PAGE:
Boeing has learned lessons from its ill-fated decision to outsource so much of the 787’s design and production to first-tier suppliers, says chairman and chief executive Jim McNerney.
A near-collapse of Boeing’s production system was one of the factors behind the long hiatus in the Dreamliner programme, between roll-out in July 2007 and entry into service in October 2011.
“The good news is we built the right airplane,” McNerney said in a briefing at the Farnborough air show. “But we drew the line in the wrong place. We’ve redrawn that line. We will be doing more of the manufacturing and engineering [on future programmes in house],” he says.
McNerney also predicted that China will become the first major new competitor to Airbus and Boeing in the narrowbody market. “Exactly what the timing will be, I don’t know,” he says. “They have the capability, a market that can absorb it and the business capability.”
Referring to the rest of the would-be market entrants, including Bombardier and Russia’s United Aircraft, he says: “Beyond that, it’s not clear which of the others will succeed beyond regional jets; probably one of them will. What we have to do is remain the technical leader and always be a generation ahead in terms of capability.”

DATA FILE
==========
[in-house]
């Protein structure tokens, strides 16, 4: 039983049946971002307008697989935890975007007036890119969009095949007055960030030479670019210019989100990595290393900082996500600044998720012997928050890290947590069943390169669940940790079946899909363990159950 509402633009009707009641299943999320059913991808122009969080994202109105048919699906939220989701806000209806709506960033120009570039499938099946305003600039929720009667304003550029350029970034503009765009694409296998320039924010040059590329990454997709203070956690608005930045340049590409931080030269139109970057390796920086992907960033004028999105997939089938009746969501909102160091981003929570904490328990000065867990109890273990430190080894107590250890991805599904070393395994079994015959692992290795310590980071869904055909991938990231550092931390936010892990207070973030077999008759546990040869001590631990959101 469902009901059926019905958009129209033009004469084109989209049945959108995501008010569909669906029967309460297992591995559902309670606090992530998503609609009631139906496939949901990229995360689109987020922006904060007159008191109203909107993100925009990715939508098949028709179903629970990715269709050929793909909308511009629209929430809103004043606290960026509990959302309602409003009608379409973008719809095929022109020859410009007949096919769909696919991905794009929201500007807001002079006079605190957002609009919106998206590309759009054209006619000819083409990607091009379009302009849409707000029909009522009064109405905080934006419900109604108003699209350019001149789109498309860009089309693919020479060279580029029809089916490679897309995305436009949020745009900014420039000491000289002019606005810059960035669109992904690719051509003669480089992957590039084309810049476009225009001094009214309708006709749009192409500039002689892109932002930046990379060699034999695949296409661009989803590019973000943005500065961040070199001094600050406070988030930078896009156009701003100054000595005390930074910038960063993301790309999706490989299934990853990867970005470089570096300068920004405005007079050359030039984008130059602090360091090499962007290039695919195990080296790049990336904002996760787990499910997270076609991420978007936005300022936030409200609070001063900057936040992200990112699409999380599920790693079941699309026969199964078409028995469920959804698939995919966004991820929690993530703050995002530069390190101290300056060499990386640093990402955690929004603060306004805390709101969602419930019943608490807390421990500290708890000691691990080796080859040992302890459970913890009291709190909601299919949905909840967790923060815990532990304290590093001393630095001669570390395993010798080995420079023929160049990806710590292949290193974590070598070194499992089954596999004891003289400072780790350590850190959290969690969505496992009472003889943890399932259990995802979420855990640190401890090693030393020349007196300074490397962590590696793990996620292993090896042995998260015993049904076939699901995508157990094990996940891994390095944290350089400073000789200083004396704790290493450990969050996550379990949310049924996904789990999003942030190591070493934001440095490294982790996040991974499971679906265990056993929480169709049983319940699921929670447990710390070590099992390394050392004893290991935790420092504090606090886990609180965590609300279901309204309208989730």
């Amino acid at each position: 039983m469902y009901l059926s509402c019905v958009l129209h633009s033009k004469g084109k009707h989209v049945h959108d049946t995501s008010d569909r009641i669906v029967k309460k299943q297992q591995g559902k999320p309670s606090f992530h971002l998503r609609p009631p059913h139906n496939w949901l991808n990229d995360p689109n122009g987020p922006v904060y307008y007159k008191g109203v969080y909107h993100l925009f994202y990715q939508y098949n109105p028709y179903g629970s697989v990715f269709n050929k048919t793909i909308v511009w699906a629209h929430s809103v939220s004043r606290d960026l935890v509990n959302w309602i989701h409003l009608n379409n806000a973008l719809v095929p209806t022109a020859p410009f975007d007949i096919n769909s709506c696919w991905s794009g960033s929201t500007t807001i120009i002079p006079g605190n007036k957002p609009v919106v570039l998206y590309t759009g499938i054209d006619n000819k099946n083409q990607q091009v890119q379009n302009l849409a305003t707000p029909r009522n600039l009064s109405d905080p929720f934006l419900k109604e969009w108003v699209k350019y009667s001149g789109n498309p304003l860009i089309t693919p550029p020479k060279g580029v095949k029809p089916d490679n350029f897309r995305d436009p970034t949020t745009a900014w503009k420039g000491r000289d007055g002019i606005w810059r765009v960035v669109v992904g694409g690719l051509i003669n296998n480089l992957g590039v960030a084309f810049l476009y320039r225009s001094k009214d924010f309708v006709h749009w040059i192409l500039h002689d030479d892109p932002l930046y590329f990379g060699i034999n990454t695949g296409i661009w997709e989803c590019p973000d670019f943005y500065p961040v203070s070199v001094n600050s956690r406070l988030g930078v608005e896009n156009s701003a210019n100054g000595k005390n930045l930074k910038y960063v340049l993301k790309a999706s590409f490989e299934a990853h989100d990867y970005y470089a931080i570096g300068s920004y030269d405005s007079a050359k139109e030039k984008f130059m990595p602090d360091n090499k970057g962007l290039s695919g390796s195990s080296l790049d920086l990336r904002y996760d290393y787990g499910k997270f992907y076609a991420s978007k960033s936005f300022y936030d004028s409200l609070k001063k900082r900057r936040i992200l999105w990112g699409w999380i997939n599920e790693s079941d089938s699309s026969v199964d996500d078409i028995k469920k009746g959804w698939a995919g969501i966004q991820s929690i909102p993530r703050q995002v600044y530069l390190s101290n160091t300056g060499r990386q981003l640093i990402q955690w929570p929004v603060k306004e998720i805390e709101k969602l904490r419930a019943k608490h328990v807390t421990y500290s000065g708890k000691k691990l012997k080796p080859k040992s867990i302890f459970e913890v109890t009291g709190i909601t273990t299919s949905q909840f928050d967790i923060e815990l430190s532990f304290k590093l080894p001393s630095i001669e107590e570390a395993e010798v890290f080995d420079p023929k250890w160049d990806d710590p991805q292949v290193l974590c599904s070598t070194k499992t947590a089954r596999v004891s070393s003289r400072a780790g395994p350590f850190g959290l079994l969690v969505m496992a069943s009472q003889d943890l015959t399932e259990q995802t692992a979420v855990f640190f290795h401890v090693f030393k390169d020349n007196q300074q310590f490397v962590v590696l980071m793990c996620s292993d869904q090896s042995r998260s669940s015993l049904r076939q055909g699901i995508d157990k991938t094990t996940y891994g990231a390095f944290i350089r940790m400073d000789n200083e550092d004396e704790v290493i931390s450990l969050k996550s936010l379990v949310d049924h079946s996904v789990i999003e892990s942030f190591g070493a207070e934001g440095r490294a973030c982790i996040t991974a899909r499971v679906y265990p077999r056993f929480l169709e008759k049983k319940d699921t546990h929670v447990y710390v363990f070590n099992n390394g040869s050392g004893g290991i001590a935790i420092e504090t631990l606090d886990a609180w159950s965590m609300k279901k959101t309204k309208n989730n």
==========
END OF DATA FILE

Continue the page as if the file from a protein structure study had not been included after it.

McNerney, who reaches Boeing’s official retirement age of 65 next month, says he plans to continue in his position as long as the board want him to. “I have no plans to retire,” he says. “My job is to develop the team under me to give the board some options.”
McNerney, who joined Boeing as chief executive in 2005, adds: “I enjoy my job, but I realise that at some point I’ve got to step aside to let the younger generation move up.”